by Margaret Dulaney
I wonder if I am the only one who suffers from worthless days, days when I simply cannot fathom what I am doing with my present incarnation, as if everyone around me were busy pushing along the evolution of life but me — days where all I seem to be is a gas-guzzling, fresh-air-hogging, plant-consuming, water-sucking, free-loader, a worthless drain on an overdeveloped world, taking far too much room at the trough.
If you have ever shared even a hint of this dreary speculation, I must tell you that we are in good company. Ralph Waldo Emerson, for example, felt the weight of such days. “Yonder uplands are rich pasturage, and my neighbor has fertile meadow, but my field, says the querulous farmer, only holds the world together.”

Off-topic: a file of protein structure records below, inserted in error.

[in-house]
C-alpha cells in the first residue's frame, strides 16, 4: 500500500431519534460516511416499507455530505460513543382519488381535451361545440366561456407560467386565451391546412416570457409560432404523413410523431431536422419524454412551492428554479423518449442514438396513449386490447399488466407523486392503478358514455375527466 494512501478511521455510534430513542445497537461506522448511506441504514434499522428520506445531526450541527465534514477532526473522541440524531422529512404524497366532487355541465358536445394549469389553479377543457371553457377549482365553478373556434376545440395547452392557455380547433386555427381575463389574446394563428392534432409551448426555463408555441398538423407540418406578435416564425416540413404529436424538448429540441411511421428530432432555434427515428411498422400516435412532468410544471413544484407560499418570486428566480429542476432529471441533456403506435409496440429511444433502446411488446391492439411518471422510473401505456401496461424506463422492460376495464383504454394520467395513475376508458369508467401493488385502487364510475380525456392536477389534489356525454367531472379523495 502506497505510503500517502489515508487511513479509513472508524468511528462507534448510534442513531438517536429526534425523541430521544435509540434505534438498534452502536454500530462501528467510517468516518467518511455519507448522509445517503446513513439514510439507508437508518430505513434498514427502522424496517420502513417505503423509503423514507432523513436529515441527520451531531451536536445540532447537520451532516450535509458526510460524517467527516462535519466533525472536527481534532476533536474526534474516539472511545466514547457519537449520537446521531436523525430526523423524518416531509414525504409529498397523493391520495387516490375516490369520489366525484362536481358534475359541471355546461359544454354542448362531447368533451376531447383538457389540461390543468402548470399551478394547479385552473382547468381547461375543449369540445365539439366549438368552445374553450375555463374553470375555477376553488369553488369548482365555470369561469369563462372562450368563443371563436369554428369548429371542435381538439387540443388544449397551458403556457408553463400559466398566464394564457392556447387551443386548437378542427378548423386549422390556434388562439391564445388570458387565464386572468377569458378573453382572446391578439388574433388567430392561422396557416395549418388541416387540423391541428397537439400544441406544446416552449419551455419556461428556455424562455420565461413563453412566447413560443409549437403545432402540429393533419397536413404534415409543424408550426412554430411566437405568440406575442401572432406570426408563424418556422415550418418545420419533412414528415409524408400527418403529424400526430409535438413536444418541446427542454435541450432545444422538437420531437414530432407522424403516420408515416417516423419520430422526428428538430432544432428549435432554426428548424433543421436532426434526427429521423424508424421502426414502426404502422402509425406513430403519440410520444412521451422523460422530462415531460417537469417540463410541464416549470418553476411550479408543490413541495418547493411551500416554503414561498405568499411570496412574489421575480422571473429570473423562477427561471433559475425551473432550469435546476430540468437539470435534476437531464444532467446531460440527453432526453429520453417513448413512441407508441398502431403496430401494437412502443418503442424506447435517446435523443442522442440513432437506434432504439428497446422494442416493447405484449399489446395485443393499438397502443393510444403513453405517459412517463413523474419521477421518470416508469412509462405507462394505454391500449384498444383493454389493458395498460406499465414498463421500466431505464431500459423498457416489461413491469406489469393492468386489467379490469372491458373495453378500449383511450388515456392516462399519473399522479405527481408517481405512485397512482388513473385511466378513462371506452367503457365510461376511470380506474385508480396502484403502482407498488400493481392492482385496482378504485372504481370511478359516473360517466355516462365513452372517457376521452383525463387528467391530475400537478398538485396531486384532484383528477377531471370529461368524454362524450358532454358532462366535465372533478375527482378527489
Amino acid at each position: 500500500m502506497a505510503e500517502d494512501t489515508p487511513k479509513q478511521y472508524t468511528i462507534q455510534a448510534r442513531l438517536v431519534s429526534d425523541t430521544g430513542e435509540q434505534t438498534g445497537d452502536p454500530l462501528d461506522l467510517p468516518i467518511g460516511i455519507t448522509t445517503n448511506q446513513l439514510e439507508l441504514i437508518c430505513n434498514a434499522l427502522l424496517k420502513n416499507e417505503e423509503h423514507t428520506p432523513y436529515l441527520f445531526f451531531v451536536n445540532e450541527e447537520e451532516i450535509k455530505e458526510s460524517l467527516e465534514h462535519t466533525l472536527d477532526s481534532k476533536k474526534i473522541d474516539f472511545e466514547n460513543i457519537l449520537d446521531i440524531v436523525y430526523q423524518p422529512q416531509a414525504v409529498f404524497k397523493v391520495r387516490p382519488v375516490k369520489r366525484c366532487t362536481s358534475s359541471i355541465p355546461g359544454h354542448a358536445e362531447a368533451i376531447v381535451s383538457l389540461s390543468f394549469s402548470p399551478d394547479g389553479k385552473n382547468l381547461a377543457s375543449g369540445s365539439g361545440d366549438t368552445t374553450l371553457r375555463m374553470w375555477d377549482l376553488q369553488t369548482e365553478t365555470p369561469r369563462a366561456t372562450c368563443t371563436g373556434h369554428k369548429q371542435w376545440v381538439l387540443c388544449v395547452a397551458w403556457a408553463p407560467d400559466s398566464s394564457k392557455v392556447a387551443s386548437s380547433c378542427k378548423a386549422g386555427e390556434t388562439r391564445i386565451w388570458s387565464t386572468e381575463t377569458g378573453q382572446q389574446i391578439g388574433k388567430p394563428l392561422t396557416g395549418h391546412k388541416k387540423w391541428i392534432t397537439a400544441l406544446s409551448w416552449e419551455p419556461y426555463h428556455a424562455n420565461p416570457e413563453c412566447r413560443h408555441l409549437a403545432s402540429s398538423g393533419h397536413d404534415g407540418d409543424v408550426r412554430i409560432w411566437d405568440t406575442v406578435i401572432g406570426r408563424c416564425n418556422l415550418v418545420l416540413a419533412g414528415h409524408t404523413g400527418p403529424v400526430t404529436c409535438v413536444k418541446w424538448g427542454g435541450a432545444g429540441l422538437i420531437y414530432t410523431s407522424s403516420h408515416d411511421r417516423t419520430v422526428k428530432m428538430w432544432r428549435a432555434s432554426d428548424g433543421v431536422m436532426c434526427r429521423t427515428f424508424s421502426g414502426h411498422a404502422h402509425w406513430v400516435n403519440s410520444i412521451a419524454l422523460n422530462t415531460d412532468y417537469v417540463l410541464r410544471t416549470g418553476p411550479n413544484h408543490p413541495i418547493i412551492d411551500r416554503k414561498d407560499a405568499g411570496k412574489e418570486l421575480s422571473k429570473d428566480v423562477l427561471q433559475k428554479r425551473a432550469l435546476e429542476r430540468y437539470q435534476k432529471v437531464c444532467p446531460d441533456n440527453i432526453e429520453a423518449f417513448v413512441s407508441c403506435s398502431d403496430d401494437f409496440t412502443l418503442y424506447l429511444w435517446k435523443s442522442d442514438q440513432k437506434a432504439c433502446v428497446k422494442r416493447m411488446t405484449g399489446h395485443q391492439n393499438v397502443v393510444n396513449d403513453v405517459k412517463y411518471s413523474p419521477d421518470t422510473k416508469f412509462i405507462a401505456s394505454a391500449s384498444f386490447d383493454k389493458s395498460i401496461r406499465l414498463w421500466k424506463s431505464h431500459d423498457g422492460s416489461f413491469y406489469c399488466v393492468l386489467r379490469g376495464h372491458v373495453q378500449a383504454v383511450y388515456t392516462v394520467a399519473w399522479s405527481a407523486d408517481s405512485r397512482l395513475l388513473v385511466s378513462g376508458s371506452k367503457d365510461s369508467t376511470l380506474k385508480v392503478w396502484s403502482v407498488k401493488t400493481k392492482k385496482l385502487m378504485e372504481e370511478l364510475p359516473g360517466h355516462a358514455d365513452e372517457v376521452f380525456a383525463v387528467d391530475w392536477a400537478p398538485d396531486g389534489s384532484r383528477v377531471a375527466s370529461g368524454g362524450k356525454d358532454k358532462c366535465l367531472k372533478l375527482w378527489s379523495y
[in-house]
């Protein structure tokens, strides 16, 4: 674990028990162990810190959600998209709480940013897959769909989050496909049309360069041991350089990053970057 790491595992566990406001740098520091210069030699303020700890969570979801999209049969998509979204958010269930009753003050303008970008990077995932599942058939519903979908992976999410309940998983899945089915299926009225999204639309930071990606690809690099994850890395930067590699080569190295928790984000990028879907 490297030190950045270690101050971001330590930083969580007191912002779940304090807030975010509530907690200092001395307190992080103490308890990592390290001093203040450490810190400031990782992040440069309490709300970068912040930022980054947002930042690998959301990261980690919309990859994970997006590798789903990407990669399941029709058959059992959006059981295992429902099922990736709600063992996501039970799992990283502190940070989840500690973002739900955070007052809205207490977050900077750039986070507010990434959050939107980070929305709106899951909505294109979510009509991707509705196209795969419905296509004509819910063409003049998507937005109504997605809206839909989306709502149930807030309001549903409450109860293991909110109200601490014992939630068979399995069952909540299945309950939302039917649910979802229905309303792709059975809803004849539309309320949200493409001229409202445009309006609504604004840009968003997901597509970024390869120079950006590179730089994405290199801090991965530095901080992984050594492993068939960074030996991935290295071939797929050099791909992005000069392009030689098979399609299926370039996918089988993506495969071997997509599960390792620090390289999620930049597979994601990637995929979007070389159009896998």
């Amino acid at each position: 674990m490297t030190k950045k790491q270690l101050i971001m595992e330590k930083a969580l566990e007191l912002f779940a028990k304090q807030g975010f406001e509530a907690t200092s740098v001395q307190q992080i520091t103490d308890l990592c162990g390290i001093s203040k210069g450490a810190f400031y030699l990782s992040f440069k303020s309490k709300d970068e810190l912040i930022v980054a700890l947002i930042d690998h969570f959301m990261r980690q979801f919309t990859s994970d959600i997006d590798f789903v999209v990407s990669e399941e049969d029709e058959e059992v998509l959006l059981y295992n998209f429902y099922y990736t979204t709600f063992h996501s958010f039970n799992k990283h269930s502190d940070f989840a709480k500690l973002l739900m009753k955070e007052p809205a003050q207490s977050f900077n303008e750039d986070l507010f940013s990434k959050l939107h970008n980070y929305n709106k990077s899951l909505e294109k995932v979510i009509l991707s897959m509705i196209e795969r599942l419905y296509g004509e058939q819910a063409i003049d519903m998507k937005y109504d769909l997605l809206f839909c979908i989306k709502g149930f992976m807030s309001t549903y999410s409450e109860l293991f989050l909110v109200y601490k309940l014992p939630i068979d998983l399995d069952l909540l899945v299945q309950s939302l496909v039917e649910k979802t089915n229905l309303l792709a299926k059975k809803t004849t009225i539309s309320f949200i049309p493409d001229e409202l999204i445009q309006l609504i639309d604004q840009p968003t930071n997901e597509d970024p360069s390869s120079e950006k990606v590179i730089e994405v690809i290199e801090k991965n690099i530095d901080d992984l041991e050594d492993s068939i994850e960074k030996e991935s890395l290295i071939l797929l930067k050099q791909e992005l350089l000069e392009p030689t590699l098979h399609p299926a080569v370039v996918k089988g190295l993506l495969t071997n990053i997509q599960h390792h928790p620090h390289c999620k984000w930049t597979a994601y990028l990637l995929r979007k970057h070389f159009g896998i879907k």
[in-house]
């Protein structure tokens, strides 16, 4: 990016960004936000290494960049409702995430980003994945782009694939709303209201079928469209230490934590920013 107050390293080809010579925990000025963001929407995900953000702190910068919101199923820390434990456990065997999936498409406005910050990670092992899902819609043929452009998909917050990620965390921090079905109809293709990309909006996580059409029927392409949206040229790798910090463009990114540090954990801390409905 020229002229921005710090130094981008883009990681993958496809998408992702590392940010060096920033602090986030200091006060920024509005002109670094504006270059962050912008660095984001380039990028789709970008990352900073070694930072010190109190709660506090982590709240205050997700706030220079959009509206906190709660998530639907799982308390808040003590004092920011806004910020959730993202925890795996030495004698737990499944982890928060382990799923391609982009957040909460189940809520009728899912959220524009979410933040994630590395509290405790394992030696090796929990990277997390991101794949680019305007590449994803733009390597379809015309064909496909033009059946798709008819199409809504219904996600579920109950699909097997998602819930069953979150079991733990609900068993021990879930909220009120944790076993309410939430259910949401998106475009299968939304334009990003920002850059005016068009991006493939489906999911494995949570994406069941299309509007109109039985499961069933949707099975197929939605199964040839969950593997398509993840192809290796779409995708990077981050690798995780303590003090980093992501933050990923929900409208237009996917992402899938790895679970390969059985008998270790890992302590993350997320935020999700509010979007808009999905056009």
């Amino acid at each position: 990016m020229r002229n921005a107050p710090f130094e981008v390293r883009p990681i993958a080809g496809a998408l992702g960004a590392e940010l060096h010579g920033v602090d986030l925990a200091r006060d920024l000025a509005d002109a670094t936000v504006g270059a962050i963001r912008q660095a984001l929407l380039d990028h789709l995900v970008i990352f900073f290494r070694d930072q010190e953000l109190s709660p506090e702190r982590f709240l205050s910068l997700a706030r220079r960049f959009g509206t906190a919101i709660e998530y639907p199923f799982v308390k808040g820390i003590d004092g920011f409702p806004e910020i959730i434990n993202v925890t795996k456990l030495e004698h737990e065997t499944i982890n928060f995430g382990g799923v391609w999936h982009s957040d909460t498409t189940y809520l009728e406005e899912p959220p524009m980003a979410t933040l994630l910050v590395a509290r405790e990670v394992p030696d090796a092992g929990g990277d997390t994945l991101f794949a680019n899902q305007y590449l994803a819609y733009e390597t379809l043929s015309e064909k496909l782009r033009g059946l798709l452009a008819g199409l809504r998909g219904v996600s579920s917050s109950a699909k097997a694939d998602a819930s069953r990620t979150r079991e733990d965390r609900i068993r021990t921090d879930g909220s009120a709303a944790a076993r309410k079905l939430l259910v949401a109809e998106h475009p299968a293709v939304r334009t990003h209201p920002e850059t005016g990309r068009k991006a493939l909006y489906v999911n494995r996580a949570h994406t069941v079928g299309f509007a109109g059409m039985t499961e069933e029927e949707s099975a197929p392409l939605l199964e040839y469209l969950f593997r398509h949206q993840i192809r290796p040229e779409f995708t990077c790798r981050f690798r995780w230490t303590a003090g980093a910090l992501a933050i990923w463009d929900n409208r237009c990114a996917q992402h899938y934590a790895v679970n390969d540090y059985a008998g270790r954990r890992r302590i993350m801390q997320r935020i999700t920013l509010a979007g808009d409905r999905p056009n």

What I find most fascinating about the workings of the world is how often, when in such a glum mood, some opportunity of usefulness will be unexpectedly handed to me.
Many years ago, before I had animals of my own (or I should say, before I began to pack my home full of animals) I was having a dreadful attack of uselessness. My husband and I had newly moved to the country and I had no friends, as well as no animals, to take care of. I had been wandering around in my back yard in a fog of paralyzing self-negation, circling through a list of empty pursuits, of vacuous reasons for my existence. Finally, weary of my damp, dead-end thinking, I asked to be given some sign of worth, some small signal of my life’s necessity.
Moments later a dog bounded into my back yard from out of the woods.